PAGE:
You may have heard of modes, specifically the Phrygian mode. A mode is basically a guitar scale, and the theory behind modes can be useful, as it shows how different scales relate to each other. But if you find guitar theory a bit much you can skip all that. (If you are interested, check out a full explanation of modes here). If you find learning guitar scales hard, do not worry, this one is really easy! Also known as the Phrygian minor scale, it sounds super evil – great for metal – and will give a whole new twist to your riffs! Get Phrygian!
Guitar lesson contents:
- Recap: natural minor scale
- Phrygian scale
- When to use the Phrygian guitar scale
- Rock and metal tracks in the Phyrgian mode
- Phrygian mode vs. Phrygian dominant mode
- How to practise Phrygian mode
So, we are starting from an assumption you know a minor scale (also known as the natural minor or Aeolian mode). If you do, it’s as easy as changing one note in the scale. So let’s remind ourselves of the minor scale. If you are already familiar with this scale, jump forward to the Phrygian fingering diagram.
Recap: natural minor scale
Pretty straight forward so far. If this is new to you, probably best you spend a little time familiarizing yourself with this. Notice that this is the pentatonic blues scale with a couple extra notes added in. The root is the blue note – and naturally you can move this pattern up and down the neck to play it in any position/any key.
So, assuming you are happy with the natural minor scale, let’s move on to the Phrygian scale.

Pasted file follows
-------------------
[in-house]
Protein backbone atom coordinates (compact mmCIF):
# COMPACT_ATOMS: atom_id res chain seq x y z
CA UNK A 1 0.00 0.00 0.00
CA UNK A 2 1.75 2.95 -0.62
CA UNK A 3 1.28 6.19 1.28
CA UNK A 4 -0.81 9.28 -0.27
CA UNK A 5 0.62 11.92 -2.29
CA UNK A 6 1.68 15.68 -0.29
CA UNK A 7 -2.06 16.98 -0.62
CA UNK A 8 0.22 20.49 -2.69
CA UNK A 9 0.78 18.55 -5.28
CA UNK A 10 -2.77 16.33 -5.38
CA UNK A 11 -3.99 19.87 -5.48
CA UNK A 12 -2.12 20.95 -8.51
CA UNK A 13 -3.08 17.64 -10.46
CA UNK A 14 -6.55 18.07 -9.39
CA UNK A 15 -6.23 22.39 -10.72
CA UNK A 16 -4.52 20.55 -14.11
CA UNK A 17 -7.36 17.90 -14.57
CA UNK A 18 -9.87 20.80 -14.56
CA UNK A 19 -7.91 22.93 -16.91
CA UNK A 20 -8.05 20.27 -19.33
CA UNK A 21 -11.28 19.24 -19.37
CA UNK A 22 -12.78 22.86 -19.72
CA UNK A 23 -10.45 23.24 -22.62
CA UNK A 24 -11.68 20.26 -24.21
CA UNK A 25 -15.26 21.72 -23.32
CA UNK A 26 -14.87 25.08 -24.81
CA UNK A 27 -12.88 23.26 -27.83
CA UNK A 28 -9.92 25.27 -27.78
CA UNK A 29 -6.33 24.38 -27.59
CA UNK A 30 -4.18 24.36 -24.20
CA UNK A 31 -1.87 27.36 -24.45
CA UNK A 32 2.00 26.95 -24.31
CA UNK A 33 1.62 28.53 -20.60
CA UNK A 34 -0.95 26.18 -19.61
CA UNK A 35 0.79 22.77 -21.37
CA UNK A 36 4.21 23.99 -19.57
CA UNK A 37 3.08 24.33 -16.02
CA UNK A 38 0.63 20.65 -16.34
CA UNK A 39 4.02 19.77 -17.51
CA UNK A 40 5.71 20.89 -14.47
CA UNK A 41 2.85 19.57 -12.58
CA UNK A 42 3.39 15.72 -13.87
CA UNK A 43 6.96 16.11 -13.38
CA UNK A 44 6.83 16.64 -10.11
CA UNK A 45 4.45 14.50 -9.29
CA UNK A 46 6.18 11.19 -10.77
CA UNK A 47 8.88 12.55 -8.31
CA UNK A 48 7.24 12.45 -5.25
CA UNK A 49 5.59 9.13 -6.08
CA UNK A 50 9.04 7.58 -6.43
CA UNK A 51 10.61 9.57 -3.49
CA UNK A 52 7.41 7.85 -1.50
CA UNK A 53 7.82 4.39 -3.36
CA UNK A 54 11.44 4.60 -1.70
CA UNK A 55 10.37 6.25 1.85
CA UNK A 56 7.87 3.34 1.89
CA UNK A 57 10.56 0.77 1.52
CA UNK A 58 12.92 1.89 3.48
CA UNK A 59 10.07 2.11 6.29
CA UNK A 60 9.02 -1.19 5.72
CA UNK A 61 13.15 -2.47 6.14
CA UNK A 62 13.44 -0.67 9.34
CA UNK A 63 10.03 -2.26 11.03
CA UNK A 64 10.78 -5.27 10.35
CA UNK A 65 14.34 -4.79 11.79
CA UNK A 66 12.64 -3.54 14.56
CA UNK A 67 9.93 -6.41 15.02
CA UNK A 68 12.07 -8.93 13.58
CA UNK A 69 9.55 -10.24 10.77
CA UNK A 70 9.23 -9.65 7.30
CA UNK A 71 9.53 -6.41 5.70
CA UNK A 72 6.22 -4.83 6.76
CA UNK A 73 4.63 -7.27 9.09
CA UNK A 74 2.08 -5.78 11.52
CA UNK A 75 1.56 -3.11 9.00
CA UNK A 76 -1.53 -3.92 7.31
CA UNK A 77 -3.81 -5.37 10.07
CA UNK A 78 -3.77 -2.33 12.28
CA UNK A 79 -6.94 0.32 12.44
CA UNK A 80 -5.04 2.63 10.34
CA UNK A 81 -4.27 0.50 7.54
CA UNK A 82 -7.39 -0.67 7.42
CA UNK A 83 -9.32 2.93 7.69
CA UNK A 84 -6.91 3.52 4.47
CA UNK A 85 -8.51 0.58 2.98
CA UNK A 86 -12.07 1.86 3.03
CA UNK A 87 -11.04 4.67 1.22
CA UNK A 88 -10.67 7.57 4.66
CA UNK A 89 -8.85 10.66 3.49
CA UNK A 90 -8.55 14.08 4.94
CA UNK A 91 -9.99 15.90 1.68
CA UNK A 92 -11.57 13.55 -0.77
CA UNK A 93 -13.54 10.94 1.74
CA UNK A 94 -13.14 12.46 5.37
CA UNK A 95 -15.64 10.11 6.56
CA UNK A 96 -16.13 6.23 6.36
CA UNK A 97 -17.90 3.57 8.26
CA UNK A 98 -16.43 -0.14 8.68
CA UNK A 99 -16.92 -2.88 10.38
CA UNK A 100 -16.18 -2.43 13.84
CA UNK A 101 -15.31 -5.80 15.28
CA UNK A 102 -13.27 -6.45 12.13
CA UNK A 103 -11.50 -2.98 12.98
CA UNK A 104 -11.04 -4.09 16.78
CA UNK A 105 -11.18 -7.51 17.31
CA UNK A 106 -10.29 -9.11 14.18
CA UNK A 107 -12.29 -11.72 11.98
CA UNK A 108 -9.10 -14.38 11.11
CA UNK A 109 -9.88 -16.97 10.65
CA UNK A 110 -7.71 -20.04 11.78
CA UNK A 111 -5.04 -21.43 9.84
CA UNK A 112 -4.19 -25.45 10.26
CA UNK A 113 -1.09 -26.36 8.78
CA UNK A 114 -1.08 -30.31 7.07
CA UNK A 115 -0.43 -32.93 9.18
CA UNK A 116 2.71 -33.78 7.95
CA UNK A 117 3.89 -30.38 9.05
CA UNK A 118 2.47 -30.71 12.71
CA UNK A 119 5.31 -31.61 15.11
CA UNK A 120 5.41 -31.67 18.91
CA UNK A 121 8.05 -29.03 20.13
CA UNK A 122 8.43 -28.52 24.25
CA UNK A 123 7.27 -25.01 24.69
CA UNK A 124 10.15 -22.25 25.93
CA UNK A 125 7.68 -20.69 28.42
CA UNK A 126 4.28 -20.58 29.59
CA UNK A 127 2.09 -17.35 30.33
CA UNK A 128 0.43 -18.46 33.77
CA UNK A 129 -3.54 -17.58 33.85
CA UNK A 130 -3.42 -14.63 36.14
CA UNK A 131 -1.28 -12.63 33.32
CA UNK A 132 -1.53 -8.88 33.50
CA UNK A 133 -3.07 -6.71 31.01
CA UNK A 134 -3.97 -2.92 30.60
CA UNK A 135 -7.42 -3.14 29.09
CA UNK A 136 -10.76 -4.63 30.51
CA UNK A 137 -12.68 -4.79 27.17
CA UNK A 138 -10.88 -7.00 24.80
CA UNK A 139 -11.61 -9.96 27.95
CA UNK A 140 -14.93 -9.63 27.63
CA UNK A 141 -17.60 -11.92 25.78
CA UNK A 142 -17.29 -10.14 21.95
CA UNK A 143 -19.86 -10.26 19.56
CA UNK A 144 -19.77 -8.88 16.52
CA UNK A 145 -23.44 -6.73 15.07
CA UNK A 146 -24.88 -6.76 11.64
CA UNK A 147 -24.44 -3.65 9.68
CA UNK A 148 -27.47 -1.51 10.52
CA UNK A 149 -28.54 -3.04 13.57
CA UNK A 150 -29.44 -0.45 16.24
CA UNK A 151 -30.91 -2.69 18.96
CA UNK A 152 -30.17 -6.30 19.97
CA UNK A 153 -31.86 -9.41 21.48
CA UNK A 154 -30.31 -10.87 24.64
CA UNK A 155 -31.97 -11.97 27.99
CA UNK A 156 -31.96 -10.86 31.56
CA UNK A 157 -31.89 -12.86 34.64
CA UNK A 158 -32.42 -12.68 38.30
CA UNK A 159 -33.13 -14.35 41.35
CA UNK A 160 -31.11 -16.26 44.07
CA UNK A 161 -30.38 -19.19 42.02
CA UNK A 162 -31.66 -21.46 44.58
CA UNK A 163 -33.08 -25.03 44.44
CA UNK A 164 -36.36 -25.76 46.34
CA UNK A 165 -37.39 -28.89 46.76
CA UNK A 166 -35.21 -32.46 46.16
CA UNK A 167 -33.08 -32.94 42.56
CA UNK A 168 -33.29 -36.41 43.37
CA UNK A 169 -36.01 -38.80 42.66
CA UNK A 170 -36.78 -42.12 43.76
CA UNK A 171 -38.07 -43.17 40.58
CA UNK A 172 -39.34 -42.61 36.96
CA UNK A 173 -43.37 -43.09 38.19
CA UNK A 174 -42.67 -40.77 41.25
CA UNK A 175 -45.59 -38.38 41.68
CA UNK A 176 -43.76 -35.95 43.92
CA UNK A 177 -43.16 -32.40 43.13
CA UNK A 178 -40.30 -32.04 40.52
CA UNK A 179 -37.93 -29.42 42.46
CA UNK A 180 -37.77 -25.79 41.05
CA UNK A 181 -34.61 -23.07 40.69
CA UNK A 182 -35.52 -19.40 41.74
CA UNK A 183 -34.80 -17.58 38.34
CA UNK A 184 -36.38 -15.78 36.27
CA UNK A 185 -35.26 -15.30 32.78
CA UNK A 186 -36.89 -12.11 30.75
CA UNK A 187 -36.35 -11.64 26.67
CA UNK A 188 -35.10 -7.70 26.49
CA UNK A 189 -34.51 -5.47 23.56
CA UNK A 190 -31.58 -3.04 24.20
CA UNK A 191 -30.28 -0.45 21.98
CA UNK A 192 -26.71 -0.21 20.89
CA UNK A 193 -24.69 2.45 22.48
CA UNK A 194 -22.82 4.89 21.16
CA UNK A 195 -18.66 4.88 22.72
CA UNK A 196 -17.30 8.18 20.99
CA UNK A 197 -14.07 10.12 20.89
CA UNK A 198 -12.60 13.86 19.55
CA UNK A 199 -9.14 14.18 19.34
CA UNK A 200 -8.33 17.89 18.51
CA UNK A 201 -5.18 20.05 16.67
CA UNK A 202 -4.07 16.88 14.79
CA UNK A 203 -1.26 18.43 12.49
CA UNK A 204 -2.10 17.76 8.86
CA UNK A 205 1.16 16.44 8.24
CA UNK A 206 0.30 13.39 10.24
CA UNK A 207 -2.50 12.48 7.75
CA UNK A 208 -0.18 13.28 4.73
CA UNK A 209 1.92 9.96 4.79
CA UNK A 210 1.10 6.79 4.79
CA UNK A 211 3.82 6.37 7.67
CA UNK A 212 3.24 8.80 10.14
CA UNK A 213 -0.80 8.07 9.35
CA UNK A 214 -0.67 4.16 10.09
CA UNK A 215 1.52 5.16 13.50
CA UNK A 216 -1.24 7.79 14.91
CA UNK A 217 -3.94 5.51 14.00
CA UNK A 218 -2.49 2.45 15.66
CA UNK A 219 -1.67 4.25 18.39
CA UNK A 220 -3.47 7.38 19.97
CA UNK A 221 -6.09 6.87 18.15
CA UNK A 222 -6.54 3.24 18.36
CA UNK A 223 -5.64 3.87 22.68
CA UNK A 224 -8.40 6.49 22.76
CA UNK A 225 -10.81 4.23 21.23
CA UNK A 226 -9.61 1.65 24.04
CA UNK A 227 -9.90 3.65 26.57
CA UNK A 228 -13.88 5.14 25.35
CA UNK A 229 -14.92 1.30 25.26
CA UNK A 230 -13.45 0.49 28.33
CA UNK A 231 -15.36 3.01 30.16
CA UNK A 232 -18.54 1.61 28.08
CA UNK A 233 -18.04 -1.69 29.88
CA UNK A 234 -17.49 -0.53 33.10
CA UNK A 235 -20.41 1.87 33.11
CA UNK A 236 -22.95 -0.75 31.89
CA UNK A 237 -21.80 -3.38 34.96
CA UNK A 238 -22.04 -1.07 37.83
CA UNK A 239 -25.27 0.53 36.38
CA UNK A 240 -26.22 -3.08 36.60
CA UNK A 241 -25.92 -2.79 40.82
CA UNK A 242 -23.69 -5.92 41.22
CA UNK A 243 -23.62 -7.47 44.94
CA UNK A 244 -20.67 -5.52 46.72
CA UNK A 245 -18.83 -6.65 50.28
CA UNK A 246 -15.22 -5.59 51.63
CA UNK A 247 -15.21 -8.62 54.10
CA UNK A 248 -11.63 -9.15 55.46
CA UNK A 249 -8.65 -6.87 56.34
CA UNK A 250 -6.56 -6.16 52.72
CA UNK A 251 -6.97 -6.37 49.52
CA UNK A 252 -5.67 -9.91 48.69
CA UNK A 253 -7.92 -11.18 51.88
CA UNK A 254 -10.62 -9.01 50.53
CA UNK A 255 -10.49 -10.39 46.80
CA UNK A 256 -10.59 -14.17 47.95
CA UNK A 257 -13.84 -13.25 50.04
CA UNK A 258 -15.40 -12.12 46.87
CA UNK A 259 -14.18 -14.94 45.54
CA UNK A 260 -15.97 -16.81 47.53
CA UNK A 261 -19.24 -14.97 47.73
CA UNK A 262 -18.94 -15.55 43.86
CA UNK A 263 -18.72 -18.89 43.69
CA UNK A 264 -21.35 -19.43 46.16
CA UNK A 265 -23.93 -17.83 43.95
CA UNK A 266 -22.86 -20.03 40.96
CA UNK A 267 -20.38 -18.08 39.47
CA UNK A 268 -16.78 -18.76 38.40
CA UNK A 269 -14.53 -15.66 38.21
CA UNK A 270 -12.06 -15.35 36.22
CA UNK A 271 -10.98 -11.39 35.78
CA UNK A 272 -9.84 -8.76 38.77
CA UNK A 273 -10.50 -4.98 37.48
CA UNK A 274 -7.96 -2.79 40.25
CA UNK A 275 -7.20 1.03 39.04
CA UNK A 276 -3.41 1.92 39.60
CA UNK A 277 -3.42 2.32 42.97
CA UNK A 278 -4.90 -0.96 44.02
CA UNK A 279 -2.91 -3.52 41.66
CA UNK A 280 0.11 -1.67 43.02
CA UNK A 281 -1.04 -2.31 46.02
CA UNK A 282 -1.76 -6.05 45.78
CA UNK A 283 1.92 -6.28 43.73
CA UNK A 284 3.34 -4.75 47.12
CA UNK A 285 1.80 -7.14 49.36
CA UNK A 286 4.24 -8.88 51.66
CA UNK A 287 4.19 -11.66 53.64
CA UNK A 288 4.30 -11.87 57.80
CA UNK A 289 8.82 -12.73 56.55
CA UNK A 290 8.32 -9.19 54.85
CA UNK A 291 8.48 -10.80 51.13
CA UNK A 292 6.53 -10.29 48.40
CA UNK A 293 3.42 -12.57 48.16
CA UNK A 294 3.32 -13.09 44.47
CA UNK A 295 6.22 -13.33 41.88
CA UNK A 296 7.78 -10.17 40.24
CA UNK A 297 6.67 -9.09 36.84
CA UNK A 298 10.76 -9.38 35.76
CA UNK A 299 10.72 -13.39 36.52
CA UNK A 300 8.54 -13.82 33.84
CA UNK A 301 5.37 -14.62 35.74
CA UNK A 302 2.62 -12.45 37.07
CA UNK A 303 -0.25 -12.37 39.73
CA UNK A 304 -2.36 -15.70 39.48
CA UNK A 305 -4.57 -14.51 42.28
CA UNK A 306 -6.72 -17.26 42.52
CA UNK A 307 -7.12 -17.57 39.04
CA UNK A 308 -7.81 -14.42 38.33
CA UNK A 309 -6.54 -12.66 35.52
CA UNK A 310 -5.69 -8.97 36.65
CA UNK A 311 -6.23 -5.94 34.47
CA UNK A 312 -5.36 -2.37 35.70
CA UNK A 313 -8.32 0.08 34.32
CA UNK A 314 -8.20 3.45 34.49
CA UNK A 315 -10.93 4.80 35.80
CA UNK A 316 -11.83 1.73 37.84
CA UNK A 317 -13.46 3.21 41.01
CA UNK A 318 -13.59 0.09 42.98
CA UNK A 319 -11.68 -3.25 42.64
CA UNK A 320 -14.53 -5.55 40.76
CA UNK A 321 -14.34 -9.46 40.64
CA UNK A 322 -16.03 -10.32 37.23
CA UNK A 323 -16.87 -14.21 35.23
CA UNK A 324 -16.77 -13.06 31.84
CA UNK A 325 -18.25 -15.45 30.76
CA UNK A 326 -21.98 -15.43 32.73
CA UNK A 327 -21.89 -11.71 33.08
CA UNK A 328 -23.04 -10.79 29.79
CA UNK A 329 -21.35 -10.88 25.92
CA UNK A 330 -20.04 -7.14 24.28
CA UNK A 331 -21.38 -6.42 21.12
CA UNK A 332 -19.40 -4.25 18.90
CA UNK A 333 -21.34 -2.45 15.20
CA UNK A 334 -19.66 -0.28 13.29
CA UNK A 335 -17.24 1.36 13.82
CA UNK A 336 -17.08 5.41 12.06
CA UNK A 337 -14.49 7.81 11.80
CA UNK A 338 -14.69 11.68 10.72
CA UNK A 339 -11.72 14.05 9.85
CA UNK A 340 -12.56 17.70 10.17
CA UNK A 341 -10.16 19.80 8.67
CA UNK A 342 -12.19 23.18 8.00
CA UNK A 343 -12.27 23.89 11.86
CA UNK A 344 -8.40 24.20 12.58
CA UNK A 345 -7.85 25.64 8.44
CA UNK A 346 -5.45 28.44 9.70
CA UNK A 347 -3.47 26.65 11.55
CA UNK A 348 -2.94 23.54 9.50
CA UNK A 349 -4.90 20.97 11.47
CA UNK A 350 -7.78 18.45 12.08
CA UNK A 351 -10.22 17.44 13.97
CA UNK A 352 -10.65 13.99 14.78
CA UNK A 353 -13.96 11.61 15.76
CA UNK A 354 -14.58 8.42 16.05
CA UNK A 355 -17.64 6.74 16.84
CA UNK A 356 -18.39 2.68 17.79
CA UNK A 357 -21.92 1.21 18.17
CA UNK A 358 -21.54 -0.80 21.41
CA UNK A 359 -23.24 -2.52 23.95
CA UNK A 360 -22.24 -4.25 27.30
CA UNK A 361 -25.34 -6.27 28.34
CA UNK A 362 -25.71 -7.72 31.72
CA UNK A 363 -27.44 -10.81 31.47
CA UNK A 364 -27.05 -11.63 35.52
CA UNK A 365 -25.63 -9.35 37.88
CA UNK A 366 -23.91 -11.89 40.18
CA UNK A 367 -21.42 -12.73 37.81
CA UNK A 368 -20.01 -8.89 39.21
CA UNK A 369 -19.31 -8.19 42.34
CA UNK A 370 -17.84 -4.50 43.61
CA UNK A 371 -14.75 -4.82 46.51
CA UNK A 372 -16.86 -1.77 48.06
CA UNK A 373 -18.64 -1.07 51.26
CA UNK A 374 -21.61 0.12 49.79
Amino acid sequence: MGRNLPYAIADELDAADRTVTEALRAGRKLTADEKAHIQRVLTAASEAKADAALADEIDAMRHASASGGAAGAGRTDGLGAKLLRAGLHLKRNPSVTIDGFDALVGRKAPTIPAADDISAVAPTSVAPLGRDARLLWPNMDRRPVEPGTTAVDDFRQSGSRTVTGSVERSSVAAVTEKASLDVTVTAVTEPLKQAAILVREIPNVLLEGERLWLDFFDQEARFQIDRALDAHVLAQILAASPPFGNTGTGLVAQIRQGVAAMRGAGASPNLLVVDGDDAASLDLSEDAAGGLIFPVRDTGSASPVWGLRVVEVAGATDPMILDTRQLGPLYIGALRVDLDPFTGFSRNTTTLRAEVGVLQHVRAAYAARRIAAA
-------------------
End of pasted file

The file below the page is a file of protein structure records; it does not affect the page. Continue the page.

So you’ll probably notice it is pretty similar – just one note different. The second note of the scale is moved down just one step. All other notes remain the same. This keeps the darkness of the minor scale, but adds a slightly Spanish feel. The E and F together make for total heaviness and pure metal! How many tracks use these? Again this pattern can be used up and down the neck – at the 0 or 12th fret for the E Phrygian scale, at the 10th for the D Phrygian scale, at the 5th fret for the A Phrygian scale, etc.
When to use the Phrygian guitar scale
In metal music, particularly thrash metal, black metal etc. Phrygian scales are everywhere. You can write some killer metal riffs using the Phrygian mode, but you can also use it to solo over any pentatonic backing track. Look at the notes of the E Phrygian scale: E F G A B C D – and compare that with the E pentatonic: E G A B D. Take any E pentatonic riff and add a killer F. Try it!
Now, we have agreed not to go into the whys and wherefores of modes… but there is one think that is worth realizing… E Phrygian uses exactly the same notes as A Aeolian (natural minor). Need to know why – again refer to this. So if you’ve got a great Aeolian riff, play it in A over an E Phrygian! Cool eh?
Rock and metal tracks in the Phyrgian mode
There are hundreds of songs using the Phrygian scale, here are some of our favourites – add your favourite in the comments
Metallica – Wherever I may Roam
Iron Maiden – Powerslave
Megadeth – Symphony of Destruction
Death – Lack of Comprehension
Avenged Sevenfold – Unholy Confessions
Rainbow – Stargazer, Gates of Babylon
Scorpions – Sails of Charon
Marilyn Manson – Sweet Dreams
Joe Satriani – War
Steve Vai – Bangkok
Phrygian mode vs. Phrygian dominant mode
You may have also heard of the Phrygian dominant scale. This is very similar to the Phrygian minor scale, but the minor 3rd (G when talking about E Phrygian) is raised to a major 3rd (G#). This takes it away (slightly)from the doom-laddened Phrygian scale, but it’s still totally heavy, and a great scale for metal. Check the fingering chart below.
How to practise the Phrygian mode
So that’s it! Nowhere near as complicated as the name suggests. You are now ready to lay down some Phrygian riffs. Like all things guitar, practise is essential. I really recommend playing along to some Phrygian backing tracks, for example: Thrash Metal, Nu Metal Music, Metalcore Backing Tracks, Metal Backing Track E Phrygian. The more you practise the more familiar this scale will sound.